The Irish Road Haulage Association (IRHA) has expressed its disappointment at Budget 19. IRHA president Verona Murphy told HGVIreland.com the Budget “utterly failed the licensed haulage sector.”
Ms Murphy said: “While the IRHA welcomes the absence of an increase in Carbon Tax and no changes to the excise levels for Diesel, we are very concerned that the measures announced today make no allowance for the rising cost of diesel for the licensed haulage sector. These rapidly rising costs are threatening the very viability of our sector, at a time when we are facing into the abyss with Brexit”.
The IRHA had requested Minister Donohoe to revamp the existing Diesel Rebate Scheme to take account of rising fuel costs and to ensure that the sector could be Brexit ready.
Ms Murphy said “The Minister’s failure to incorporate this into the Budget Statement is hugely disappointing and shows us that this Government simply does not get what we as an industry are facing at this time.”
Ms Murphy said: “12 months ago, diesel prices were around the €1.00 mark (ex VAT). 12 months on and the price has reached €1.14 and there is no sign that this figure will reduce any time soon. It may continue to increase. Added to that, although sterling devaluation was affecting our members badly, the threat of a “no deal Brexit” seemed remote 12 months ago. Now, there is a palpable fear among our members of what we are about to face, and the price of diesel has risen by 14 per cent.”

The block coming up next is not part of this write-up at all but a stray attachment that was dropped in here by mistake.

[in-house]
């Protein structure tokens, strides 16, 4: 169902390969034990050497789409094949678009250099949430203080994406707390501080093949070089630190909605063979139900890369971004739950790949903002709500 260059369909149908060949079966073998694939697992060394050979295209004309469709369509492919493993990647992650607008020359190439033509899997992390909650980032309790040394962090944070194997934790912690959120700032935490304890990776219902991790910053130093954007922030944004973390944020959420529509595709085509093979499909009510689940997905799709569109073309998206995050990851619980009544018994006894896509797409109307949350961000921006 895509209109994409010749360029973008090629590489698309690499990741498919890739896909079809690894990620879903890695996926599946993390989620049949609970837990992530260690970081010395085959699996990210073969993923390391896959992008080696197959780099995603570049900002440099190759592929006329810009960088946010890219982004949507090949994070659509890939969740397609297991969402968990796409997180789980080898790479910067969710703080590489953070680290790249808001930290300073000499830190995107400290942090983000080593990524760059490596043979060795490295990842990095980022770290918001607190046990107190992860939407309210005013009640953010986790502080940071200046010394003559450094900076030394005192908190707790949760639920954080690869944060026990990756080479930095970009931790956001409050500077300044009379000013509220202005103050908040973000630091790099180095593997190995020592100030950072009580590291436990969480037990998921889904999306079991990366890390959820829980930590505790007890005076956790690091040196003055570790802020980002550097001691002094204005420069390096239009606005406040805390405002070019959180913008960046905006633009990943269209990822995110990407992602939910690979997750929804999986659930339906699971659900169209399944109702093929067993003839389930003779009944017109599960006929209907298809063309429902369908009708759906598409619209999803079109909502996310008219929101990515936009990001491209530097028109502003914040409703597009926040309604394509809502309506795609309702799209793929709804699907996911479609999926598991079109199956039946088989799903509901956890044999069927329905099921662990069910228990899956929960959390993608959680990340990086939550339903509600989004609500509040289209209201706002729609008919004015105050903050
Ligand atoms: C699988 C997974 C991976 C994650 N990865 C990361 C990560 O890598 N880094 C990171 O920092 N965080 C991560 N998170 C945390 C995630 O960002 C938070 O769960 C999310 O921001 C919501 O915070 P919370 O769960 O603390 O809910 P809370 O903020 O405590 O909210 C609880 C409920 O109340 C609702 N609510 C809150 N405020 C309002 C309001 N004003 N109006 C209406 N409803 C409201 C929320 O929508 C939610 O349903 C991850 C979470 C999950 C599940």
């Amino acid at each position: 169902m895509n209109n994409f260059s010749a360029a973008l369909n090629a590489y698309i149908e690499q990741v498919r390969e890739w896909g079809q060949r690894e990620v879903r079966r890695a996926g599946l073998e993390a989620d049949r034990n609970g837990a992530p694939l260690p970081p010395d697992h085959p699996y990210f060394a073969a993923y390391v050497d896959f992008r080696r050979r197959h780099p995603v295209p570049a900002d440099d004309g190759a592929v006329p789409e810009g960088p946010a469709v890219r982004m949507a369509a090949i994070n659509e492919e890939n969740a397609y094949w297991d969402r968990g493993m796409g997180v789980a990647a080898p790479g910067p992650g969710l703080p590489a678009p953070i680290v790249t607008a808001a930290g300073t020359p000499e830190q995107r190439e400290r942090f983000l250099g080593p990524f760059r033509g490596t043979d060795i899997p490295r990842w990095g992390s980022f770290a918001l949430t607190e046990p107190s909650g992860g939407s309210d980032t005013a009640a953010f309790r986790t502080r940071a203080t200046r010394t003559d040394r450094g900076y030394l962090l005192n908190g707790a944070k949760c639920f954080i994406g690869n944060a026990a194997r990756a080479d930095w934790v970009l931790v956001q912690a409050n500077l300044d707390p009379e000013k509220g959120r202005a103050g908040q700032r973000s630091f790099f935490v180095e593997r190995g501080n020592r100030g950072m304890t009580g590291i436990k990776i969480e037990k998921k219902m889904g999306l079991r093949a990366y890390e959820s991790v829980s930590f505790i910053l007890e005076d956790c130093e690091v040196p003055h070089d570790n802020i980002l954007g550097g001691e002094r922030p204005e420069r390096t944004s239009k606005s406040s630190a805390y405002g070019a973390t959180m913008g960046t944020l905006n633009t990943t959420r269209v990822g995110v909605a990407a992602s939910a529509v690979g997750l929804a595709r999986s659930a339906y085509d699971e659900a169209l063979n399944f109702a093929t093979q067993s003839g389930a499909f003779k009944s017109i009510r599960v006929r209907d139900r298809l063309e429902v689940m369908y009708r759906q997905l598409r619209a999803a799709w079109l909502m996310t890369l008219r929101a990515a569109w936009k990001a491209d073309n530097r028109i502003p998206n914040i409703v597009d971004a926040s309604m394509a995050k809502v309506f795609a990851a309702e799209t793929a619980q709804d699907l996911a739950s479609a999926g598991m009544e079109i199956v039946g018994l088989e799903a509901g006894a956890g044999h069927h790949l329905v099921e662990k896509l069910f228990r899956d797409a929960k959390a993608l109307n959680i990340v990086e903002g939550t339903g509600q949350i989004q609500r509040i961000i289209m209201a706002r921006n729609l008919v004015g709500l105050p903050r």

Ms Murphy said: “Economist Jim Power, said recently that the potential cost of Brexit to the haulage industry in the first year he believes could well exceed the initial estimation of €180 million. If this Government is serious about having Irish industry Brexit ready then the Finance Bill needs to reflect revised measures on the Diesel Rebate Scheme.”
Ms Murphy said that she would be seeking an urgent meeting with Minister Donohoe to voice her members concerns.
“My members are concerned and angry at the Government’s unwillingness to recognise their precarious plight. The proposed Gas Capital Allowance Scheme for Commercial Vehicles represents an Alice in Wonderland proposal and will do little for 99 per cent of the national haulage fleet – addressing rising fuel costs will make a real difference.”